Another thing we learn from the demise of Social Security reform is that when it comes to economics, this is now Howard Dean's Democratic party.
This completes, really, the economic radicalization of the Democrats, and it is a frightening picture--frightening if you consider that they might run the country again some day.
The fact is that the Social Security reform proposed by the president is quite moderate. Individuals could choose to put some of their payroll tax in an account. They could choose not to as well.
Reforms of this type are hardly new or radical. By my count, there are now 31 countries that have incorporated private accounts into their public pension systems, a list that includes the U.K., Sweden, most of South and Central America, a large number of central European countries and even Mongolia.
So the idea of letting citizens have increased ownership of their pension money is mainstream enough to please Swedes and Mongolians, but so “radical” that U.S. Democrats opposed it with all their might.
To be sure, there are many reasonable Democrats. The left-leaning Progressive Policy Institute, for example, has published a number of sensible papers on Social Security. But their views have not pushed leadership to the table.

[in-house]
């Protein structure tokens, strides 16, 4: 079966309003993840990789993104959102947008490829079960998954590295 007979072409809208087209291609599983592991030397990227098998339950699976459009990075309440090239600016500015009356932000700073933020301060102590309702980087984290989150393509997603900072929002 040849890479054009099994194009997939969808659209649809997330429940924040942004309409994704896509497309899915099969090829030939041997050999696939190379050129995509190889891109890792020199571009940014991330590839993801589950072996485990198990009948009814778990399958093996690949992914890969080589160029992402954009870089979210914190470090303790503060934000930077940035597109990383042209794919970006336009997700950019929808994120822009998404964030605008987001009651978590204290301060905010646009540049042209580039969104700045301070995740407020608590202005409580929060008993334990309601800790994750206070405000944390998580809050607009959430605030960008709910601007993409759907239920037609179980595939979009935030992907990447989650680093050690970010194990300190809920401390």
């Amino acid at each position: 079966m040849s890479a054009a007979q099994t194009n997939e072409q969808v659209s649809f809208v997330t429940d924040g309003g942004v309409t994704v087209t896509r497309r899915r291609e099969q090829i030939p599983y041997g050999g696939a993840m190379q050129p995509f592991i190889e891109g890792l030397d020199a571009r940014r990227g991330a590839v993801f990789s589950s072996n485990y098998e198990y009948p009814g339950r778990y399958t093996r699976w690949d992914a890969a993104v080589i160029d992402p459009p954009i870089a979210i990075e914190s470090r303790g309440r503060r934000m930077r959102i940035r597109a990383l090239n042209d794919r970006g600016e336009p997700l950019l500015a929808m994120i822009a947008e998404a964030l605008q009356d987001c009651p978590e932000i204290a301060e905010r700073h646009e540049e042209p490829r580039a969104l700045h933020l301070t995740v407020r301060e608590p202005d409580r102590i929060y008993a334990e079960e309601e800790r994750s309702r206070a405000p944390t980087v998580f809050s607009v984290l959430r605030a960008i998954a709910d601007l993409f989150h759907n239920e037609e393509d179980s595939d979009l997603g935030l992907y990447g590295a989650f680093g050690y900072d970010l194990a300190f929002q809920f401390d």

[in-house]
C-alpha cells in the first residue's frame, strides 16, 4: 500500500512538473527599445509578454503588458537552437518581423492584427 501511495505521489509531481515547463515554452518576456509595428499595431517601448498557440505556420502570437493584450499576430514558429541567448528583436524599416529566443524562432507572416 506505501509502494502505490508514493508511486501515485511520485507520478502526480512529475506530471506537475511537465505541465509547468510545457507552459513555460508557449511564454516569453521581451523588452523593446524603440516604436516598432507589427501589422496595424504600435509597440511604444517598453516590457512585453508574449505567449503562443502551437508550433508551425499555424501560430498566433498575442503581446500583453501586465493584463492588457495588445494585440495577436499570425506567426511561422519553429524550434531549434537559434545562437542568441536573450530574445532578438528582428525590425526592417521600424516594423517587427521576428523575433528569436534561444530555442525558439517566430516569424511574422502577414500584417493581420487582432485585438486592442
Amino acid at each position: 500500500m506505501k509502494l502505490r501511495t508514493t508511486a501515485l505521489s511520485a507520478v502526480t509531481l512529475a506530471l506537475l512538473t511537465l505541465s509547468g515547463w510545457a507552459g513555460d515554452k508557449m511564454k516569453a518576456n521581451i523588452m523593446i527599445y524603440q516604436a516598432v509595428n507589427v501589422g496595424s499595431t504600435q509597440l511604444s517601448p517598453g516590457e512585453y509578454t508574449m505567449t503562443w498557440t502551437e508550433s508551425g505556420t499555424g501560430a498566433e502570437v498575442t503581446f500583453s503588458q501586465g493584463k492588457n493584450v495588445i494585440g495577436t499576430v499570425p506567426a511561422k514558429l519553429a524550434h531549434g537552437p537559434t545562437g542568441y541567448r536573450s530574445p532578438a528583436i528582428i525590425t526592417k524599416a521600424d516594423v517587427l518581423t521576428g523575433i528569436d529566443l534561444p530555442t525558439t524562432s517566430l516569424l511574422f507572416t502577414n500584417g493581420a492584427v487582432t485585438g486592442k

The Democrats have squandered a tremendous opportunity. Think about it this way. Right now, if you participate in the U.S. Social Security system, you pay money in, and the government promises you that someday it will pay you money back (hopefully, with interest).
If private accounts were introduced, then you might buy a U.S. Treasury bond and hold it until retirement. In both cases, you pay money in and the government promises to give you money back. The labels change but the economic difference is not earth shattering.
In politics, one should be delighted if opponents care deeply about achieving something of relatively minor importance. You can pretend to be outraged, and then can trade support for your opponent's measure for something significant to you. For instance, if Republicans were the minority party, they might support Democratic approaches to restoring Social Security solvency if a school voucher program were also enacted.
Now Tax Reform
Instead, we got only obstruction. Perhaps this is because Democratic leaders don't have any novel policy ideas they would like to see implemented. Perhaps it's because the Democratic leadership is currently to the left of the Mongolians on Social Security. In either case, it is hard to imagine the picture will be attractive to moderate swing voters in the next election.
Another chance for change is ahead. The president's advisory panel on tax reform will make a recommendation in the fall. Its report will kick off a debate and begin the legislative process on that key issue.
Social Security solvency may well be addressed while tax reform is pursued, perhaps as early as next year. But the approach pursued by the president this year is dead, and he has himself and the Democrats to blame.
Kevin A. Hassett is a resident scholar and the director of economic policy studies at AEI.